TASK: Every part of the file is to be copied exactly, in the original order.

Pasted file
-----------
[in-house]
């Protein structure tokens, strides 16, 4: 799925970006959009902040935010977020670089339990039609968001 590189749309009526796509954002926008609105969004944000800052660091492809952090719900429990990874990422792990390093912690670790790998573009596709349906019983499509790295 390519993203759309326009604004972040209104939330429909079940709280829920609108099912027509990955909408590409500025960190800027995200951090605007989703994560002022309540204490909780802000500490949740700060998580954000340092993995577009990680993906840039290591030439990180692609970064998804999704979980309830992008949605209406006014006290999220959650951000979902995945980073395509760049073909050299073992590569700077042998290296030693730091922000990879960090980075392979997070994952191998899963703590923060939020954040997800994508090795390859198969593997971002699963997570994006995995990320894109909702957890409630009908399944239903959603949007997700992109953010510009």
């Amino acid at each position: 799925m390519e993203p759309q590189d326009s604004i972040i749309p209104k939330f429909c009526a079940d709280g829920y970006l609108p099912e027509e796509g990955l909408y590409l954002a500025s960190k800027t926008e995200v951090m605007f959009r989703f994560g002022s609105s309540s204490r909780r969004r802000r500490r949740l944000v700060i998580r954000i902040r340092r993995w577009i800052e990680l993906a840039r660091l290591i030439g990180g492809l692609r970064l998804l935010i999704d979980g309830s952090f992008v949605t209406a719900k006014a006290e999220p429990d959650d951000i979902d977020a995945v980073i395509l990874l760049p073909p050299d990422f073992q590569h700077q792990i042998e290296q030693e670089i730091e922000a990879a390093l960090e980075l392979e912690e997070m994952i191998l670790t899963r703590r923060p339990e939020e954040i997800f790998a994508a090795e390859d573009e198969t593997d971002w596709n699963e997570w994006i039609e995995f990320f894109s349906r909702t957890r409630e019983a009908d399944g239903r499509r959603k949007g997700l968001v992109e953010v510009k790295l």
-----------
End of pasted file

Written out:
[in-house]
């Protein structure tokens, strides 16, 4: 799925970006959009902040935010977020670089339990039609968001 590189749309009526796509954002926008609105969004944000800052660091492809952090719900429990990874990422792990390093912690670790790998573009596709349906019983499509790295 390519993203759309326009604004972040209104939330429909079940709280829920609108099912027509990955909408590409500025960190800027995200951090605007989703994560002022309540204490909780802000500490949740700060998580954000340092993995577009990680993906840039290591030439990180692609970064998804999704979980309830992008949605209406006014006290999220959650951000979902995945980073395509760049073909050299073992590569700077042998290296030693730091922000990879960090980075392979997070994952191998899963703590923060939020954040997800994508090795390859198969593997971002699963997570994006995995990320894109909702957890409630009908399944239903959603949007997700992109953010510009």
């Amino acid at each position: 799925m390519e993203p759309q590189d326009s604004i972040i749309p209104k939330f429909c009526a079940d709280g829920y970006l609108p099912e027509e796509g990955l909408y590409l954002a500025s960190k800027t926008e995200v951090m605007f959009r989703f994560g002022s609105s309540s204490r909780r969004r802000r500490r949740l944000v700060i998580r954000i902040r340092r993995w577009i800052e990680l993906a840039r660091l290591i030439g990180g492809l692609r970064l998804l935010i999704d979980g309830s952090f992008v949605t209406a719900k006014a006290e999220p429990d959650d951000i979902d977020a995945v980073i395509l990874l760049p073909p050299d990422f073992q590569h700077q792990i042998e290296q030693e670089i730091e922000a990879a390093l960090e980075l392979e912690e997070m994952i191998l670790t899963r703590r923060p339990e939020e954040i997800f790998a994508a090795e390859d573009e198969t593997d971002w596709n699963e997570w994006i039609e995995f990320f894109s349906r909702t957890r409630e019983a009908d399944g239903r499509r959603k949007g997700l968001v992109e953010v510009k790295l």